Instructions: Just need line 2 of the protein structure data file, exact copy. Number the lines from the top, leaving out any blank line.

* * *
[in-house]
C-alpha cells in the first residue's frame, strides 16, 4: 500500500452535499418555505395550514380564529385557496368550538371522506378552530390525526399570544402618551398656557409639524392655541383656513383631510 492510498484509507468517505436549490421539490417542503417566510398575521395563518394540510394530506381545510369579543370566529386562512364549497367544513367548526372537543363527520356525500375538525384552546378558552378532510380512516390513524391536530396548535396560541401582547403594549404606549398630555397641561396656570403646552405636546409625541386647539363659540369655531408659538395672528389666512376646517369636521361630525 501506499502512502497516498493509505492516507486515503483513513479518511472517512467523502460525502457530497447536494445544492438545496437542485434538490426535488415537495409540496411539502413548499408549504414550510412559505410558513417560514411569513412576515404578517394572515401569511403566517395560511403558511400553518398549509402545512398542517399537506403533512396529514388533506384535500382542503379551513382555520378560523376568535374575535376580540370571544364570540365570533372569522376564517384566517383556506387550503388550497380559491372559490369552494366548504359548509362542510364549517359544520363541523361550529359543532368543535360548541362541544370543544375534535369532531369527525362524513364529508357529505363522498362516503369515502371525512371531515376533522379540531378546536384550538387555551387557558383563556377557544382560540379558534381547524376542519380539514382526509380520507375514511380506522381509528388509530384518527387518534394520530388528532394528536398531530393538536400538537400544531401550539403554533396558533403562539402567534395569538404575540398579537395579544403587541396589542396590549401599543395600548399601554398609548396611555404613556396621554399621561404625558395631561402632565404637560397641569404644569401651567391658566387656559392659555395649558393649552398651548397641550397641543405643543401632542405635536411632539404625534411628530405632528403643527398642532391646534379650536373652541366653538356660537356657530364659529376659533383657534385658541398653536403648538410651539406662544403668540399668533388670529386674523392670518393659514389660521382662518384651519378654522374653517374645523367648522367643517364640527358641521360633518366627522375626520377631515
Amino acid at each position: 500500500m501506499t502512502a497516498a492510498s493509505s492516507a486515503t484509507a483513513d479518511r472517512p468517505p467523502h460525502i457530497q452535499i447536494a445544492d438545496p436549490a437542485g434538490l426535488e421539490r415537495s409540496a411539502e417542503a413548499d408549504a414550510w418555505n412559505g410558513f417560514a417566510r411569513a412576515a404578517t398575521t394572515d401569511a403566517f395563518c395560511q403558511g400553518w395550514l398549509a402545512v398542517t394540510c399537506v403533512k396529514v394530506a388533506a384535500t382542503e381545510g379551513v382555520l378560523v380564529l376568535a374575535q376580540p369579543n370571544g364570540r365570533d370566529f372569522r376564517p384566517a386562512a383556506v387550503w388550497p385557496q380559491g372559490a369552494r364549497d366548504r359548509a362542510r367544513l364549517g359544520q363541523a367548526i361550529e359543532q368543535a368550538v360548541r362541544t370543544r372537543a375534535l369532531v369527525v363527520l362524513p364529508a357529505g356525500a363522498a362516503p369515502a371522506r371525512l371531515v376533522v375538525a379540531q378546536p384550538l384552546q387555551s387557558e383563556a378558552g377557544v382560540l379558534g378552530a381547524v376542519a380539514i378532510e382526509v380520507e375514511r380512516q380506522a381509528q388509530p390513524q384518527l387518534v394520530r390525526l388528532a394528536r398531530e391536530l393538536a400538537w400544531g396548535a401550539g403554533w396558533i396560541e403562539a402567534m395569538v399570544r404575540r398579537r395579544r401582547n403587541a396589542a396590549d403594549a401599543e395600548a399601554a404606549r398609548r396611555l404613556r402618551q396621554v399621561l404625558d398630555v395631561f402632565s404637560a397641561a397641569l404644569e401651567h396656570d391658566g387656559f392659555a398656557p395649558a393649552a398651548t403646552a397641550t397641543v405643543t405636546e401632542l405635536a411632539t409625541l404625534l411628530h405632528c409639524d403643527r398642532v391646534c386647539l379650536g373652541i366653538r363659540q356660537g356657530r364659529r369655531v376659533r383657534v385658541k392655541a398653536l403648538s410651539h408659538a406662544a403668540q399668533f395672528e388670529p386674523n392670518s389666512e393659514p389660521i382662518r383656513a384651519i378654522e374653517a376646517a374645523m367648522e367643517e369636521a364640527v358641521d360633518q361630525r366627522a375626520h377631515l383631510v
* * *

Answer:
C-alpha cells in the first residue's frame, strides 16, 4: 500500500452535499418555505395550514380564529385557496368550538371522506378552530390525526399570544402618551398656557409639524392655541383656513383631510 492510498484509507468517505436549490421539490417542503417566510398575521395563518394540510394530506381545510369579543370566529386562512364549497367544513367548526372537543363527520356525500375538525384552546378558552378532510380512516390513524391536530396548535396560541401582547403594549404606549398630555397641561396656570403646552405636546409625541386647539363659540369655531408659538395672528389666512376646517369636521361630525 501506499502512502497516498493509505492516507486515503483513513479518511472517512467523502460525502457530497447536494445544492438545496437542485434538490426535488415537495409540496411539502413548499408549504414550510412559505410558513417560514411569513412576515404578517394572515401569511403566517395560511403558511400553518398549509402545512398542517399537506403533512396529514388533506384535500382542503379551513382555520378560523376568535374575535376580540370571544364570540365570533372569522376564517384566517383556506387550503388550497380559491372559490369552494366548504359548509362542510364549517359544520363541523361550529359543532368543535360548541362541544370543544375534535369532531369527525362524513364529508357529505363522498362516503369515502371525512371531515376533522379540531378546536384550538387555551387557558383563556377557544382560540379558534381547524376542519380539514382526509380520507375514511380506522381509528388509530384518527387518534394520530388528532394528536398531530393538536400538537400544531401550539403554533396558533403562539402567534395569538404575540398579537395579544403587541396589542396590549401599543395600548399601554398609548396611555404613556396621554399621561404625558395631561402632565404637560397641569404644569401651567391658566387656559392659555395649558393649552398651548397641550397641543405643543401632542405635536411632539404625534411628530405632528403643527398642532391646534379650536373652541366653538356660537356657530364659529376659533383657534385658541398653536403648538410651539406662544403668540399668533388670529386674523392670518393659514389660521382662518384651519378654522374653517374645523367648522367643517364640527358641521360633518366627522375626520377631515